Struthers, O. - Photo taken 5/28/1937, less than a month before the Stop 5 massacre at Republic Steel during the Little Steel Strike. A bunch of bad ass female pickets at Sheet and Tube.
Youngstown, O. - Congratulations to the blast furnace department at Sheet and Tube's Brier Hill works for logging 1,000,000 man hours without a major injury!
Photo circa 1955 - Image courtesy of Ohio History Connection
Youngstown, OH: These photos, which i borrowed from eBay, show the transition of industrial assets during the fall of the steel industry. Re-industrialization maybe?
J&L Steel - Campbell, OH: What once was Sharon Steel Hoop Corp. transitioned to J&L Steel. J&L did not have much of a presence in Youngstown, but their mills dominated the south side Pittsburgh skyline. The Youngstown mill is where my great uncle Al Grilli worked most of his life. When he retired this was known as Cold Metal Products. The photos below show the way they transitioned these mills in the 80s, in this case they just slapped some paint over the iconic J&L, and didn't even take care to cover the whole logo. The mill is still active, and is now known as Youngstown Pipe and Steel.
Pittsburgh & Lake Erie RR: Locomotive #1501, which once was a workhorse for the "Little Giant" P&LE RR. At some point this loco transitioned to use on the Youngstown & Austintown RR. What once pulled massive amounts of raw materials and finished prodcuts for the steel industry, became my alarm clock in the summer. I grew up 8 houses from the Y&A line on North Hazelwood Avenue. Every morning around 9:15, the Y&A would blast it's horn, which let me know it was time to go down by the tracks and play. I would run outside and count the cars, which was usually 3 or 4. This loco was on light duty in it's retirement compared to what it used to pull I'm sure. Either way, it played a major part in my childhood. It makes me think of the men who ran it for the P&LE in it's heyday, and how their lives were affected by the closing of that rail road. Photos below courtesy www.railpictures.net
Youngstown, OH. Today is the 50th anniversary of a milestone for the now defunct Pittsburgh and Lake Erie Railroad. Per the Youngstown Vindicator, "Railroad officials gather at the Gateway Yard in Youngstown for the "humping" of the 5 millionth car (enough to circle the earth). Humping is the act of shoving a line of freight cars over a hill onto multiple tracks, to be divided into a new train.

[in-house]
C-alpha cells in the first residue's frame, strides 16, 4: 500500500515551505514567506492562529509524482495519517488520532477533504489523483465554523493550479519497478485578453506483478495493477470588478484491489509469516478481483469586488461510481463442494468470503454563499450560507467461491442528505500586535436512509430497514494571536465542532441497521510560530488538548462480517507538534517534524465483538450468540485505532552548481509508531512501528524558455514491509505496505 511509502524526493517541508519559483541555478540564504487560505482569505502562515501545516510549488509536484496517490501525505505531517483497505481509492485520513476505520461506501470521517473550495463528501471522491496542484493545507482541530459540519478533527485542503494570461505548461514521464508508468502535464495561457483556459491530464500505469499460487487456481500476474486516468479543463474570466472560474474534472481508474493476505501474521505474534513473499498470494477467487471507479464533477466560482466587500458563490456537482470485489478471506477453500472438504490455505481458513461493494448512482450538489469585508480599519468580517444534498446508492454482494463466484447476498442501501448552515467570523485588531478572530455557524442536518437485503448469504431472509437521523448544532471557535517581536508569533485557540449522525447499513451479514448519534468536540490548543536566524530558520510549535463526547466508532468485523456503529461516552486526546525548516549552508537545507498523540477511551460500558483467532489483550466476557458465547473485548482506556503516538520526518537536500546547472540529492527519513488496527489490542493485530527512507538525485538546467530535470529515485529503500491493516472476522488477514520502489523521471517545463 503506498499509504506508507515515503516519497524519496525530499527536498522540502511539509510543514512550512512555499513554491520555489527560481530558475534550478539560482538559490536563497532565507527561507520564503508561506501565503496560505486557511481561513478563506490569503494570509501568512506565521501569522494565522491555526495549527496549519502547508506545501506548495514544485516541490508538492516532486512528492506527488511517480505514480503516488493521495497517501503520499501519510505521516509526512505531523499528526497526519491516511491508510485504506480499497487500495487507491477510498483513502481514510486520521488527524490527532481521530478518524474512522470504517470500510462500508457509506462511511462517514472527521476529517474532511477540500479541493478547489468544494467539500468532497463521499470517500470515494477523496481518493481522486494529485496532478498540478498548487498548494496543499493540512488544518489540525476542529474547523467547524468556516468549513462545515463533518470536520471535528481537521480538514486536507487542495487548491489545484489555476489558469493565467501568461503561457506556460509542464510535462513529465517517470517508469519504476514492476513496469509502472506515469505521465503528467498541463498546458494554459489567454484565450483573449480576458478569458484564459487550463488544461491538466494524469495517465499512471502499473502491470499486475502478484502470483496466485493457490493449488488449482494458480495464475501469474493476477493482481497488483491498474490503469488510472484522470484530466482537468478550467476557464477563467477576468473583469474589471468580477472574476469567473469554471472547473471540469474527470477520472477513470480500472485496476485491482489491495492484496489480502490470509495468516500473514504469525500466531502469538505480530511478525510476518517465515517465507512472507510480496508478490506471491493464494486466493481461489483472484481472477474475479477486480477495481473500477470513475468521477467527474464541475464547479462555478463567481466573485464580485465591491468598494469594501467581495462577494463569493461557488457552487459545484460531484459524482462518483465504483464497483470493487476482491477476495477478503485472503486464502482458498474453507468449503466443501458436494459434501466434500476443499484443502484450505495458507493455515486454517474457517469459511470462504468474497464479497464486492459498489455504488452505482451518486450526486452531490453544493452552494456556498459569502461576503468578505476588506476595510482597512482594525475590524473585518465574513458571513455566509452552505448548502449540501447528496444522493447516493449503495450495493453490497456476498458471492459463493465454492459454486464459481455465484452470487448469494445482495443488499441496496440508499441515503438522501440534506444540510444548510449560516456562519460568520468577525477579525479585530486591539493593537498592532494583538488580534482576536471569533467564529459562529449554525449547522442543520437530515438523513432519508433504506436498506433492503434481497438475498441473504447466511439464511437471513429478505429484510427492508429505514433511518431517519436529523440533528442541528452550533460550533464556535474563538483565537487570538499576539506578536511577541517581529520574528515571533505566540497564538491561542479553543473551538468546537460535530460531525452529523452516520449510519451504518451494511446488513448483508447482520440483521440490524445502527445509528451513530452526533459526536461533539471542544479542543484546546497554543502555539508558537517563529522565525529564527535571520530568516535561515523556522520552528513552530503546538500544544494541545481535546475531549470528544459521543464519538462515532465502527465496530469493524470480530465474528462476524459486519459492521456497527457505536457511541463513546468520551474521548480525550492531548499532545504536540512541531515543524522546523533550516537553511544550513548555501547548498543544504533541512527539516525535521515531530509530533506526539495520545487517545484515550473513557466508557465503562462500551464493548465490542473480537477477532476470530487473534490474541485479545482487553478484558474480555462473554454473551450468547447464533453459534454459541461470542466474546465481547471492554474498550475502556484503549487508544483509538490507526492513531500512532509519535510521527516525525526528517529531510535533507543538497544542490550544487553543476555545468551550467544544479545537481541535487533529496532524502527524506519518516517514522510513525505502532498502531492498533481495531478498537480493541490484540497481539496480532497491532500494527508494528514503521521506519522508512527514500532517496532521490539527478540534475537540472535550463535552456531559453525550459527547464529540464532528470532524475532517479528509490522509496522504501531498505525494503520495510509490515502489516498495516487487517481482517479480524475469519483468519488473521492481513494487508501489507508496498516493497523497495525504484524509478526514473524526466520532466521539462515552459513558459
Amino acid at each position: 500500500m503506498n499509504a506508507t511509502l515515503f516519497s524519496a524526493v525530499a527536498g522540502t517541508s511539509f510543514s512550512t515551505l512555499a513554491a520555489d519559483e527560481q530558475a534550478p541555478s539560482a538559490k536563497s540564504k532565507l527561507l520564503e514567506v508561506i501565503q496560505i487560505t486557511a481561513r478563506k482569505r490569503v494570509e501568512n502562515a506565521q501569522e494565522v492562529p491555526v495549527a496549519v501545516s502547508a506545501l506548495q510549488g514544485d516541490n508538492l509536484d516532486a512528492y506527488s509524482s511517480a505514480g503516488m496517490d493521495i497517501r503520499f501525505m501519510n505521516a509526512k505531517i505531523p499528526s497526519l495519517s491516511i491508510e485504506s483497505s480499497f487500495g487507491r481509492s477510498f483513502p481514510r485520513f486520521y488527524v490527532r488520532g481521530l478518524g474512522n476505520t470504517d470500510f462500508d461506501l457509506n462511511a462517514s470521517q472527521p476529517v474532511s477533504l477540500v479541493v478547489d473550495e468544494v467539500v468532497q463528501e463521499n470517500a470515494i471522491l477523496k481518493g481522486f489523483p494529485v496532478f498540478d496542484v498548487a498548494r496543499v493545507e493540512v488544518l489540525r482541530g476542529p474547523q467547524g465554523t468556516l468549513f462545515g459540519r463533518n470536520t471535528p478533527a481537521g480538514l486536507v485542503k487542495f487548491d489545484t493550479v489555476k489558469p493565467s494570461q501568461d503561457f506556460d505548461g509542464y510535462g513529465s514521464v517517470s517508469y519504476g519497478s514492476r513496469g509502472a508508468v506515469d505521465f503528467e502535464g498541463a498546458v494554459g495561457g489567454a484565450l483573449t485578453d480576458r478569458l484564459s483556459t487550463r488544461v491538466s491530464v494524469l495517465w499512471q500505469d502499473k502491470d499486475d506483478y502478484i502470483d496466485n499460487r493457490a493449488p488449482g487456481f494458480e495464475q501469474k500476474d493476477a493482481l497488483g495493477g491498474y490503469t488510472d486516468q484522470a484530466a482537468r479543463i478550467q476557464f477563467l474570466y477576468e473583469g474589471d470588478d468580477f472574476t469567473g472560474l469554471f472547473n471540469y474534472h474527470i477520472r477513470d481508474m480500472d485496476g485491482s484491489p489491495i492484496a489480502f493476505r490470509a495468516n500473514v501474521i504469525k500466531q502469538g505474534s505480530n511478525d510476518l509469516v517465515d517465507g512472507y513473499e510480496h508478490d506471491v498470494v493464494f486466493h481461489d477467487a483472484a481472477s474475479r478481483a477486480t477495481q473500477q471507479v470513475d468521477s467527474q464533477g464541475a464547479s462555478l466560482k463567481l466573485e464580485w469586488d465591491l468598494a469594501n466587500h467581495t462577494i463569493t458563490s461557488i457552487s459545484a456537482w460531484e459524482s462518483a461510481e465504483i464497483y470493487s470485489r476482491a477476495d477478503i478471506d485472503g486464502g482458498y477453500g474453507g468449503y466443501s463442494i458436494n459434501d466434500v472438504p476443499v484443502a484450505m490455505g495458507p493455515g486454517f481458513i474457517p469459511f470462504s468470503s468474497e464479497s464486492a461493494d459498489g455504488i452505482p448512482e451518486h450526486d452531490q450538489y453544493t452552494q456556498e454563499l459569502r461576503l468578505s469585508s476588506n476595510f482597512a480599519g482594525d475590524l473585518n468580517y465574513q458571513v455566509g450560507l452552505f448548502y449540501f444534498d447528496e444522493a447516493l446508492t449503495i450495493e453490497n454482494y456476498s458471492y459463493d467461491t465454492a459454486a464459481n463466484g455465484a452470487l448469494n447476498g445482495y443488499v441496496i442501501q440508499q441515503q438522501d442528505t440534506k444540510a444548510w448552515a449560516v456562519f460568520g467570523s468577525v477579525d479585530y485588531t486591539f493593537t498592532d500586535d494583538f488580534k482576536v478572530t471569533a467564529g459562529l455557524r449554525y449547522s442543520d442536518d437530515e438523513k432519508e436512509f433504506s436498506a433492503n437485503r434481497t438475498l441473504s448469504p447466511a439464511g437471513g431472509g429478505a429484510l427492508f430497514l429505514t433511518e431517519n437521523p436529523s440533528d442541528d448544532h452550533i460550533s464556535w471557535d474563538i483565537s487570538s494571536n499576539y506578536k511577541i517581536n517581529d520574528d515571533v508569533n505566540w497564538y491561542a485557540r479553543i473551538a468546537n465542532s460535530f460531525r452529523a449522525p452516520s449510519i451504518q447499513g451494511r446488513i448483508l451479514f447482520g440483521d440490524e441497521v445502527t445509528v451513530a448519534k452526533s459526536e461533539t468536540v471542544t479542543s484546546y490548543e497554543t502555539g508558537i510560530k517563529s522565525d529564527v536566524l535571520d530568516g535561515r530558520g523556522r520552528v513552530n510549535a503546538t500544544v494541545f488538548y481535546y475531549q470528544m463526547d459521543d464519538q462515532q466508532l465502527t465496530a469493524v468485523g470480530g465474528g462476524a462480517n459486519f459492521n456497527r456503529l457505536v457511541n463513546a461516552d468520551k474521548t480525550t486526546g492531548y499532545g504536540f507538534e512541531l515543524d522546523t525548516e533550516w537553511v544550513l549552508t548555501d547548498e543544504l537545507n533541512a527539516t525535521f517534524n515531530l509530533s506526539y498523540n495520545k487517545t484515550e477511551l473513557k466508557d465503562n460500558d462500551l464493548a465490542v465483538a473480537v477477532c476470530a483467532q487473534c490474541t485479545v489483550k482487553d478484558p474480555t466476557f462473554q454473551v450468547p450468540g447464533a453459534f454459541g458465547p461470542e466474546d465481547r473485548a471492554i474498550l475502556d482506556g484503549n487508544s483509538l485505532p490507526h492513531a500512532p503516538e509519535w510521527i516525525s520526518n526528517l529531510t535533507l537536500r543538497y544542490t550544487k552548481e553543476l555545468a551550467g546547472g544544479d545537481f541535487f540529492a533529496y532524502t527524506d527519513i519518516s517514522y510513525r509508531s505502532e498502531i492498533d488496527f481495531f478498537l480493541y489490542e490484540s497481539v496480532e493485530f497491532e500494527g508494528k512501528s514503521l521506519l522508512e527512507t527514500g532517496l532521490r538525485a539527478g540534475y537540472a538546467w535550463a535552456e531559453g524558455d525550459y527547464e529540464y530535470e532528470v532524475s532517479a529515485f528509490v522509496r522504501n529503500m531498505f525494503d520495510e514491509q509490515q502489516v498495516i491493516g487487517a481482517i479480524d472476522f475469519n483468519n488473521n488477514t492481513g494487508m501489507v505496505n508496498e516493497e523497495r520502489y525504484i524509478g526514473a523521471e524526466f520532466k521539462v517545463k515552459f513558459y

The P&LE got it's nickname, The Little Giant, because they moved so much tonnage in relation to the amount of track they controlled. While they did offer passenger service, they primarily moved steel, and the ingredients to make it in its raw form: coal, limestone and iron ore.
I have photographed what is left of the Gateway Yard many times, but on an occasion such as this anniversary, I wanted to show it in it's prime, not the post industrial wasteland I know it as. Check out the video below from YouTube user Erie1264.
This Greek Catholic church was located in the heart of Youngstown's Steelton neighborhood, and was literally across the street from where U.S. Steel’s Ohio Works once stood. I wonder what mass was like with the sounds of an integrated steel mill playing back up to the organ? Bang clang bang woosh clang (Amen) train whistle clang clang bang maybe?
Below is an interior photo of the church in it's early years. When I documented the building in 2010 or 11, the beautiful mosaic floor was carpeted, and the ornate ceiling was dry walled over. A few years after I took these photos an arsonist burned the church down to the brick walls.
Images below circa 2010 +/-
The night of the fire. Photo and video below courtesy of Nicholas Serra.